Reasons for performing study: The compensatory mechanisms of horses with weightbearing hindlimb lameness are still not fully understood.
Hypothesis: That weightbearing, unilateral hindlimb lameness would not only alter stride characteristics to diminish structural stress in the affected limb but also induce compensatory load adjustments in the other supporting limbs.
Objective: To document the load and time shifting mechanisms of horses with unilateral weightbearing hindlimb lameness.
Methods: Reversible lameness was induced in 8 clinically sound horses by applying a solar pressure model. Three degrees of lameness (subtle, mild and moderate) were induced and compared with the nonlame (sound) control measurement. Vertical ground reaction forces were recorded for all 4 limbs simultaneously on an instrumented treadmill.
Results: Compared to the sound situation, moderate hindlimb hoof lameness induced a decrease in stride duration (‐3.3%) and stride impulse (‐3.1%). Diagonal impulse decreased selectively in the lame diagonal stance (‐7.7%). Within the diagonal limb pair, vertical impulse was shifted to the forelimb during the lame diagonal stance (+6.5%) and to the hindlimb during the sound diagonal stance (+3.2%). Peak vertical force and vertical impulse decreased in the lame limb (‐15%), but only vertical impulse increased in the contralateral hindlimb (+5.7%). Stance duration was prolonged in both hindlimbs (+2.5%). Suspension duration was reduced to a greater extent after push‐off of the lame diagonal limb pair (‐21%) than after the sound diagonal limb pair (‐9.2%).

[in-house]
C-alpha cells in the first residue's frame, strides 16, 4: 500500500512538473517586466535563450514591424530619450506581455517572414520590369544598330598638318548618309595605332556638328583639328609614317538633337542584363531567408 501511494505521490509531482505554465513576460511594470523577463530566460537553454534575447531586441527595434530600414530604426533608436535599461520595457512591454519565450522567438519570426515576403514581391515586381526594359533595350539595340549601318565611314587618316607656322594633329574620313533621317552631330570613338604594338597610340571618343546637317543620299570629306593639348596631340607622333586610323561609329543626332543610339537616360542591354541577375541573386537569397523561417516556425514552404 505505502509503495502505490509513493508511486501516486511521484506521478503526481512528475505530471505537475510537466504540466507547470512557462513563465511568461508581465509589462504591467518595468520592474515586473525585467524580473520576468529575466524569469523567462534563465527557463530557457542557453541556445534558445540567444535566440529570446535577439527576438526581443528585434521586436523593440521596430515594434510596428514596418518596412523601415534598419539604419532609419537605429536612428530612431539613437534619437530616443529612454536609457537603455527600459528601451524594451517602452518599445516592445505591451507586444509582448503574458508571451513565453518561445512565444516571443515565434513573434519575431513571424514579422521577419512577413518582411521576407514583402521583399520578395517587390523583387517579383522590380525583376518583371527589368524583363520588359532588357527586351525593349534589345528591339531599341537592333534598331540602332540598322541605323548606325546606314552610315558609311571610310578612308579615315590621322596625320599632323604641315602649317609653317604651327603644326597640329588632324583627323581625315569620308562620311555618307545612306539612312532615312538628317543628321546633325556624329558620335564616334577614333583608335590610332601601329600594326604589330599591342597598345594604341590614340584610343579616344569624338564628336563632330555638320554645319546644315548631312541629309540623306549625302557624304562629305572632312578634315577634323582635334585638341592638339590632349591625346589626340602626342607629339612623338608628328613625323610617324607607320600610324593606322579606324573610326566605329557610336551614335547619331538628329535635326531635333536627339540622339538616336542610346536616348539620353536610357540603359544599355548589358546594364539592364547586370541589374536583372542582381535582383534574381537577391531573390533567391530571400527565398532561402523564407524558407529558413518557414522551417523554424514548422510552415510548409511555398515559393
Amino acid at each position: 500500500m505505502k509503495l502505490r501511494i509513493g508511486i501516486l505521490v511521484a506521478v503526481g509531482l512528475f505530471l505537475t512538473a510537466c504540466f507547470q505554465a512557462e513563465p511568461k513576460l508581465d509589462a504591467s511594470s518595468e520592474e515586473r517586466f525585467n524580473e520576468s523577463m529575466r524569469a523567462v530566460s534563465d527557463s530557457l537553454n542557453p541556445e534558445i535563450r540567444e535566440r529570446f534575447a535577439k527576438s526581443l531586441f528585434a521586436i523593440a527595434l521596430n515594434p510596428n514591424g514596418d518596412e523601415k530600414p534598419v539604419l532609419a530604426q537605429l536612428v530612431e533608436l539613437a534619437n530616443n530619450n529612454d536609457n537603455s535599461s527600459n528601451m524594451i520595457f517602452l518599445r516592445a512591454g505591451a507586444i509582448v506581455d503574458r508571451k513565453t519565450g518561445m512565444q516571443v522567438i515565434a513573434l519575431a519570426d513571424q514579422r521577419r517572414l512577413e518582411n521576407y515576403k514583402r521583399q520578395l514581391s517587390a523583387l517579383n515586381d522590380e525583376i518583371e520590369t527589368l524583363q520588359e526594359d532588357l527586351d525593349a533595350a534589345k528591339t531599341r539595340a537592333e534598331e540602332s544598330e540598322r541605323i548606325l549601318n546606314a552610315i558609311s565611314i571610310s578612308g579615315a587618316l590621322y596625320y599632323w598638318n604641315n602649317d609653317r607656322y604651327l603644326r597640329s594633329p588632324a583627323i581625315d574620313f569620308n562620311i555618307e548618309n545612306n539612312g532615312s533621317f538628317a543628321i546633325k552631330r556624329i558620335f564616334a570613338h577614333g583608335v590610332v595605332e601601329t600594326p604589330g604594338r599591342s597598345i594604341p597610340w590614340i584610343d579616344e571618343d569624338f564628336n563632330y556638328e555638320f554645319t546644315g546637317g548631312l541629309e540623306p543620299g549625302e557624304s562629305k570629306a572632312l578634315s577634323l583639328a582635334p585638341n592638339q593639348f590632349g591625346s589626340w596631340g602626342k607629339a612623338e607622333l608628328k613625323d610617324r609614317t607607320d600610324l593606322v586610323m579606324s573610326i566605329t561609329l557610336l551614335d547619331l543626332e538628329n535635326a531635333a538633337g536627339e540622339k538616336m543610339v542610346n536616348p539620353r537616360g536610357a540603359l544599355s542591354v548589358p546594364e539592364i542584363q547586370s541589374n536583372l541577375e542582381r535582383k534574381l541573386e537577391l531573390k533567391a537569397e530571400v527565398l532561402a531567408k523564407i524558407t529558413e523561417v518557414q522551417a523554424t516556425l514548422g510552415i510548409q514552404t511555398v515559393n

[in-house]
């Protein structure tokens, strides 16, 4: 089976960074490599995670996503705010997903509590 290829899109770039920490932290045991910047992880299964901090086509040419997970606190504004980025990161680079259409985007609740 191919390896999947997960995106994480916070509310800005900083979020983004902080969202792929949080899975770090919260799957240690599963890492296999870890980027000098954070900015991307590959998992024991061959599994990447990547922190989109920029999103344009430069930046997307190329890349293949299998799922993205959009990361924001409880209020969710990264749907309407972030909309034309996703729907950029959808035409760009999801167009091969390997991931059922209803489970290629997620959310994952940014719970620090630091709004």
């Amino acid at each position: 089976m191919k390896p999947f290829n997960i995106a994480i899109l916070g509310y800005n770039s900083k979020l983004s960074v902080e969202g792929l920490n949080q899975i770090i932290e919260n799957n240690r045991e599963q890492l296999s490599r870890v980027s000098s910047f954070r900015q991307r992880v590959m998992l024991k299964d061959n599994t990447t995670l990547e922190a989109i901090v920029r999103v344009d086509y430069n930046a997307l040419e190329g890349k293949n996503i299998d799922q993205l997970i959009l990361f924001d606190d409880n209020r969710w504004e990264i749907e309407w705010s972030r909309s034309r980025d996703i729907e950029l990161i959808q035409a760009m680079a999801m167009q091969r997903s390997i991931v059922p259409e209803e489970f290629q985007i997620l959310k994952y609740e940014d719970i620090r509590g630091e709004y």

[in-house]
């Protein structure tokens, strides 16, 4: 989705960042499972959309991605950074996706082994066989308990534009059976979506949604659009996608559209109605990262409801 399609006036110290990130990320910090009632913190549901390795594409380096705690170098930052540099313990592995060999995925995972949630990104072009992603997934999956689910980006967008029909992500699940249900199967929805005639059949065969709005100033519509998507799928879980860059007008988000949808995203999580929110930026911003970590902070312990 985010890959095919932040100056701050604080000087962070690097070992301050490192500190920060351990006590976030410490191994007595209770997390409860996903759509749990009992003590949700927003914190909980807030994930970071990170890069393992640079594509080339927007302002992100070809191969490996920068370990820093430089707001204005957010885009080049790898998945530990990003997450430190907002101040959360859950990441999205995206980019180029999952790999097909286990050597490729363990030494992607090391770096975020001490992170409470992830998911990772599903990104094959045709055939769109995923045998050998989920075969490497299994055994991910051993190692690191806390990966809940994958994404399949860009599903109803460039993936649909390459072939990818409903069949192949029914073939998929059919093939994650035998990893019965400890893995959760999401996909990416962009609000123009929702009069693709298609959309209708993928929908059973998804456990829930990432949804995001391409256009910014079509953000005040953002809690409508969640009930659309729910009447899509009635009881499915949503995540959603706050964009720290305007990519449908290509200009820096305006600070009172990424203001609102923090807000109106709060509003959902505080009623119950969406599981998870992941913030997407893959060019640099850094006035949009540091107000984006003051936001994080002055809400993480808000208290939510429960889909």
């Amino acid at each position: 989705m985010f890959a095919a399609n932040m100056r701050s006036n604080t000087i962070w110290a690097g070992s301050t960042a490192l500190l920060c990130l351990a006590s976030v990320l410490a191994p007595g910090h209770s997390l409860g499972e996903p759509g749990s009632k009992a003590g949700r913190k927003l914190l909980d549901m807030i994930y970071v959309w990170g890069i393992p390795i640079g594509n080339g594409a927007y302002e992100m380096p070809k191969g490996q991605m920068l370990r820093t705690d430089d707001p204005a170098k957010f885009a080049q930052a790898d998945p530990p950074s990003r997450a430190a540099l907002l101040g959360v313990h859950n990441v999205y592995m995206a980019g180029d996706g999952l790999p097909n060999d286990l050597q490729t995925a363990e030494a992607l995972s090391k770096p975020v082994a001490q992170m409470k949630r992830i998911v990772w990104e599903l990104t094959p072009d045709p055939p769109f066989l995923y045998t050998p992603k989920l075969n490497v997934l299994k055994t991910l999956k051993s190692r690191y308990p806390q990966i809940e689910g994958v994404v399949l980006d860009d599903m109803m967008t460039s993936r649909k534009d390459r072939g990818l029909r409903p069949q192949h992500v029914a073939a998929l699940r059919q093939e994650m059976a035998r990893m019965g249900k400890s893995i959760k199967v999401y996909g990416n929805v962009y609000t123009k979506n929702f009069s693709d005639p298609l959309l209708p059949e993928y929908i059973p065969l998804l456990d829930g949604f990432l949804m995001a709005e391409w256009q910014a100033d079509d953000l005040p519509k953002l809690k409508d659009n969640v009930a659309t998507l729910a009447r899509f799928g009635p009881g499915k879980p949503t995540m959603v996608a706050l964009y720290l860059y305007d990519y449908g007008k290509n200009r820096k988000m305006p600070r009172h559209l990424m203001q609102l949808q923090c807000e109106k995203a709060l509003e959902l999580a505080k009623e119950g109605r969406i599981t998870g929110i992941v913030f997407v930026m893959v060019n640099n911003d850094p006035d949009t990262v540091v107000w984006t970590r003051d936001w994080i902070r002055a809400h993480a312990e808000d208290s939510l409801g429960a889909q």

Conclusions: Four compensatory mechanisms could be identified that served to reduce structural stress, i.e. peak vertical force on the affected limb: 1) reduction of the total vertical impulse per stride; 2) diagonal impulse decreased selectively in the lame diagonal; 3) impulse was shifted within the lame diagonal to the forelimb and in the sound diagonal to the hindlimb; and 4) the rate of loading and peak forces were reduced by prolonging the stance duration.
Potential relevance: Load shifting mechanisms are not only effective in diminishing peak forces in the affected limb, but also suppress compensatory overload in other limbs. Selected force and time parameters allow the unequivocal identification of the lame limb. Future studies have to examine how far these compensatory mechanisms may be generalised for other defined orthopaedic problems in the hindlimb.